As for the CCES, City staff suggested four initiatives to foster greater connection between local government and the electorate.

One initiative suggested bridging the gap between Santa Monica’s various age groups.

“According to 2010 census data, 49 percent of Santa Monica residents are 20 – 50 years old (25 percent 20-35 years old, 24 percent 35-50 years old). Millennials and Generation X are an active part of Santa Monica. However people in these age ranges generally do not visibly participate in civic affairs,” City staff stated. “The CCES would look to create … programs that would bring civic affairs to places where people gather.”

The CCES also proposed Biennial Santa Monica Talks, a community meeting series previously known as “Can We Talk?”

“Santa Monica Talks would be held in the second year of the City’s two year budget. At the meetings, staff would discuss what is happening in the city and take questions from the audience. Community members would learn about city services, quality-of-life issues, and provide first-hand information about their concerns,” City staff stated.

Another CCES initiative was the Citizen Academy, which was suggested by City staff in May 2013.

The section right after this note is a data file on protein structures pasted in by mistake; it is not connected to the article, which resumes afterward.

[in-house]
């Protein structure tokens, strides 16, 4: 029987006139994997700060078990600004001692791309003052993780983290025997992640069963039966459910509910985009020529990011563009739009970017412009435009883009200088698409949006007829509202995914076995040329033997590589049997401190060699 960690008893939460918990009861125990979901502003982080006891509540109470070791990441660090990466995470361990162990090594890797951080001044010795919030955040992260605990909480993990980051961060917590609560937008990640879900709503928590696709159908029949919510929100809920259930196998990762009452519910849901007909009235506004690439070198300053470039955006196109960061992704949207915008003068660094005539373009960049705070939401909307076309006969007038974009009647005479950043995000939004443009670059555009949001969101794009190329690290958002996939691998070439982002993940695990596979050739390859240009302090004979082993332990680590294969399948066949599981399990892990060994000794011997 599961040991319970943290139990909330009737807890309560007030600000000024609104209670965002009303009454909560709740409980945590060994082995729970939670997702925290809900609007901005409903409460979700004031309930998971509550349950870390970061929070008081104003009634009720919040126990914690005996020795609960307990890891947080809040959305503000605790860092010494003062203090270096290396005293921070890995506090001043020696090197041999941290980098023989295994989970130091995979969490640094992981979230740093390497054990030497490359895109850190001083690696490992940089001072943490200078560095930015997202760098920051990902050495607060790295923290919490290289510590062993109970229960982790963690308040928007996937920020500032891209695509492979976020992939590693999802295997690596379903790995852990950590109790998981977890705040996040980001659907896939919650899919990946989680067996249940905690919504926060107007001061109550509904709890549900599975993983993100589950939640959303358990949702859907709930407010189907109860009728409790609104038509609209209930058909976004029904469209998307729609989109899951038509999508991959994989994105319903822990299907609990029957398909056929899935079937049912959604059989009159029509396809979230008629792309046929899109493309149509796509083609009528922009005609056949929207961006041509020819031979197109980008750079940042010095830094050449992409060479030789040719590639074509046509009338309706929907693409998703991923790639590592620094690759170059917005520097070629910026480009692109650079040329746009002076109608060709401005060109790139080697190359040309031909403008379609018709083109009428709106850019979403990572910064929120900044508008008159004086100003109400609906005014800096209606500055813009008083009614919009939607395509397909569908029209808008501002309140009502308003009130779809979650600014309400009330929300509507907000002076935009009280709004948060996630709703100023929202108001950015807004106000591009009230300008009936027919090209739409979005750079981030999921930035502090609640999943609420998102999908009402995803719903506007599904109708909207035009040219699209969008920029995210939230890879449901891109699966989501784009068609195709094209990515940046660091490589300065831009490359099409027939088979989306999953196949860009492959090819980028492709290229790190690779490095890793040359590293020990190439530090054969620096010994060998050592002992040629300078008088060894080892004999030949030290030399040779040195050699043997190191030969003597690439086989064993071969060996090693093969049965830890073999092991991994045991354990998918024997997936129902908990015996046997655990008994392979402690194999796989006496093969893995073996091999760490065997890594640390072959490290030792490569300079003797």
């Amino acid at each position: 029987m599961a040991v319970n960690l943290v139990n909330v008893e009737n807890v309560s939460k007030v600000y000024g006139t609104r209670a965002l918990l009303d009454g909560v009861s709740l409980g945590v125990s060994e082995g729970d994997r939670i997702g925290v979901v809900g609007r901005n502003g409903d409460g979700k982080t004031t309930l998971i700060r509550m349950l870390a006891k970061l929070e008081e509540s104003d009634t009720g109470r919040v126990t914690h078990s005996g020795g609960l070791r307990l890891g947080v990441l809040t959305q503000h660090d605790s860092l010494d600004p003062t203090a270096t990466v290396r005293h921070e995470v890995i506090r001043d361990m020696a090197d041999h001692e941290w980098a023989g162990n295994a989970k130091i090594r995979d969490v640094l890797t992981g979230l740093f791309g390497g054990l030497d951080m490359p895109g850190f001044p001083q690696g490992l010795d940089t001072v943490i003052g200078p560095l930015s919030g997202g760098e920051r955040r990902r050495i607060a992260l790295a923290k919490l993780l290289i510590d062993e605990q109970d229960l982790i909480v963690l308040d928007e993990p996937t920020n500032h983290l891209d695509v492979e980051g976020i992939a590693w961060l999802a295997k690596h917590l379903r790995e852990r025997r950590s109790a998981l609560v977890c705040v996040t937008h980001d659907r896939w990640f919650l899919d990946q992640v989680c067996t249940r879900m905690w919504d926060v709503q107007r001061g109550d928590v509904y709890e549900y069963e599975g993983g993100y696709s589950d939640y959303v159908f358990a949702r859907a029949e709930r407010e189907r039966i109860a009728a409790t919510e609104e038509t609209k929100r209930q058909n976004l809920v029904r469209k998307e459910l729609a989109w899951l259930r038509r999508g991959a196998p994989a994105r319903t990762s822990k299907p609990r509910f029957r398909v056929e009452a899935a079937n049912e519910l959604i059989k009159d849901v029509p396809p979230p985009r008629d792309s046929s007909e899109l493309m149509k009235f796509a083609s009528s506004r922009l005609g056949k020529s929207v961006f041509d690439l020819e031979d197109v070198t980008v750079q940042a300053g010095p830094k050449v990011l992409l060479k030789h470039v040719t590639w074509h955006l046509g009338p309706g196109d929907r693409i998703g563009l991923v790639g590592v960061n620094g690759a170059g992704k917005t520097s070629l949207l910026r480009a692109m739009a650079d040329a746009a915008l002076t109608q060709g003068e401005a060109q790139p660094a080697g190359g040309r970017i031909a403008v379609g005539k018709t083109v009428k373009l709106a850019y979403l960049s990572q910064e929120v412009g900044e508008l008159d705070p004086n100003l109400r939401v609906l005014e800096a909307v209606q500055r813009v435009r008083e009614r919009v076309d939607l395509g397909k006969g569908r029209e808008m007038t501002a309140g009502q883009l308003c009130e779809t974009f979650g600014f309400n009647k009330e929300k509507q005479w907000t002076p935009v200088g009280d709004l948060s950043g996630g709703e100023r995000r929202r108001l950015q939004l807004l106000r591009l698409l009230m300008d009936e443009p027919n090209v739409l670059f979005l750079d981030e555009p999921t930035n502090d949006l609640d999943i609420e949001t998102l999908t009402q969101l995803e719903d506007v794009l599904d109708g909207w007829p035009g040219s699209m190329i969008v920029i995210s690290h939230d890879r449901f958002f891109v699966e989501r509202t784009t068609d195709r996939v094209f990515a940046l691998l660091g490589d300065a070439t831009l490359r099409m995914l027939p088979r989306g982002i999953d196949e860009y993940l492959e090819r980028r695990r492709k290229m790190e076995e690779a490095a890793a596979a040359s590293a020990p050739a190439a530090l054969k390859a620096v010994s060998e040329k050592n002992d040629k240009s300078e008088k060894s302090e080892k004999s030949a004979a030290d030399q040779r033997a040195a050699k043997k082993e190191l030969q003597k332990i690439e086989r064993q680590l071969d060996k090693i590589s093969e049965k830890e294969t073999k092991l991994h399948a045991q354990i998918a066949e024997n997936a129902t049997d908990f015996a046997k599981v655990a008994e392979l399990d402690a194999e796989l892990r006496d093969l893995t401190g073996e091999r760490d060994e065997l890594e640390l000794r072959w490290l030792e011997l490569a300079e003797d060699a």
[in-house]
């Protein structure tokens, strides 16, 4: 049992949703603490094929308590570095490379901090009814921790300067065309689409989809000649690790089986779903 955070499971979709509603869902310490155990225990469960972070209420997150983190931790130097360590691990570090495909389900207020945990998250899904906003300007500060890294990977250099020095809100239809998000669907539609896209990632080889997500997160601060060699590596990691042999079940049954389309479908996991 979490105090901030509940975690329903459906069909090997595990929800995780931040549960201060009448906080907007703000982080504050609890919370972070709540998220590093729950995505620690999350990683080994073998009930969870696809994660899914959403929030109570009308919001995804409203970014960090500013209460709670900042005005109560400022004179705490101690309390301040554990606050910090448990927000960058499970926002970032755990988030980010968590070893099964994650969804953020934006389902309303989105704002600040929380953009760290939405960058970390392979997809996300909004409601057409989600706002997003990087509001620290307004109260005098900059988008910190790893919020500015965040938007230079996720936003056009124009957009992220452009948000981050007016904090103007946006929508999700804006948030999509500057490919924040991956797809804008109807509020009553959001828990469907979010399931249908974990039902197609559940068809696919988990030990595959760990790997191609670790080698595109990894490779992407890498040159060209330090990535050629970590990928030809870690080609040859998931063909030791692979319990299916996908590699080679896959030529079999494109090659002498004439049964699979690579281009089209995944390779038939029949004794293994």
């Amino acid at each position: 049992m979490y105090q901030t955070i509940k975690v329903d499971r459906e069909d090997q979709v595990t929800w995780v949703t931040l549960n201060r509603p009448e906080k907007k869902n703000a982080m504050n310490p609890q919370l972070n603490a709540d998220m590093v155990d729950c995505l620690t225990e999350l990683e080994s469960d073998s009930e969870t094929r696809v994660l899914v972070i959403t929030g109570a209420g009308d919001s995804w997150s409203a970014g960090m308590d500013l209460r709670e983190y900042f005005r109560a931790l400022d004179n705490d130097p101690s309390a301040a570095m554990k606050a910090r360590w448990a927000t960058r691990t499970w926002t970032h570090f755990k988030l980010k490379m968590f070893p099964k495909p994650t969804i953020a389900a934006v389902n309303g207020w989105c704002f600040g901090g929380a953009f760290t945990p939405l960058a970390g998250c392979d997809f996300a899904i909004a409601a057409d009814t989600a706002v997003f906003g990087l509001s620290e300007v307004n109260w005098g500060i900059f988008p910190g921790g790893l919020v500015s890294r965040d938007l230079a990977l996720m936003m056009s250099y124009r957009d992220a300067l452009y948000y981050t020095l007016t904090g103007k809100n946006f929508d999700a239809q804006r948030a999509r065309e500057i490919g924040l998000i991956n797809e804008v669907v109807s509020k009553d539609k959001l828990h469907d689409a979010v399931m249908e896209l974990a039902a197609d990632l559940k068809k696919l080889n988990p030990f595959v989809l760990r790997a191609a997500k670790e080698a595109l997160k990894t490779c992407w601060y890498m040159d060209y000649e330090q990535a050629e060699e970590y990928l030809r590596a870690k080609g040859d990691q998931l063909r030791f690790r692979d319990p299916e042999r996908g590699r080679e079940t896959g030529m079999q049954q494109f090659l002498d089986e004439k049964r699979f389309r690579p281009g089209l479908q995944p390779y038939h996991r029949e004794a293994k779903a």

If executed as part of the CCES, the Citizens Academy would “educate residents about their local government and encourage participation in local public policy making … and provide participants with an in-depth understanding of how local government operates.”

Open to the community as a whole, City staff would ultimately select who participates in the six-course program held on weekday evenings.

All seven council members were present at the Jan. 14 meeting.

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Jan. 25, 2014, 10:33:32 am

It's sooooo transparent! said...

I think the councilors know their approval rating is awful and they're trying to cover their rears. Don't want to give up their backroom deals with developers. Now Shriver wants another piece of the action. He'll use his famous family and fortune to get a foot back in the door.

Jan. 26, 2014, 1:21:27 am

D'Lynn Waldron said...

What effect did the objection of the Community, which was expressed in public meetings and at City Council meetings, have on the City Council majority's closing of the Civic Auditorium? The public meetings were just a subterfuge. The Civic Auditorium and Chain Reaction are on the Main Street frontage the developers need for the commercial part of their plans for a hotel, condos and two acres of commercial buildings on that Civic Center location. Click on this link to see the pro-developer presentation to the City Council- note that all the land right up to Main Street is included in their development scheme.

Jan. 27, 2014, 7:52:12 am

Richard V Knight said...

Please place me on your email list; I would like to follow these initiatives. Thankyou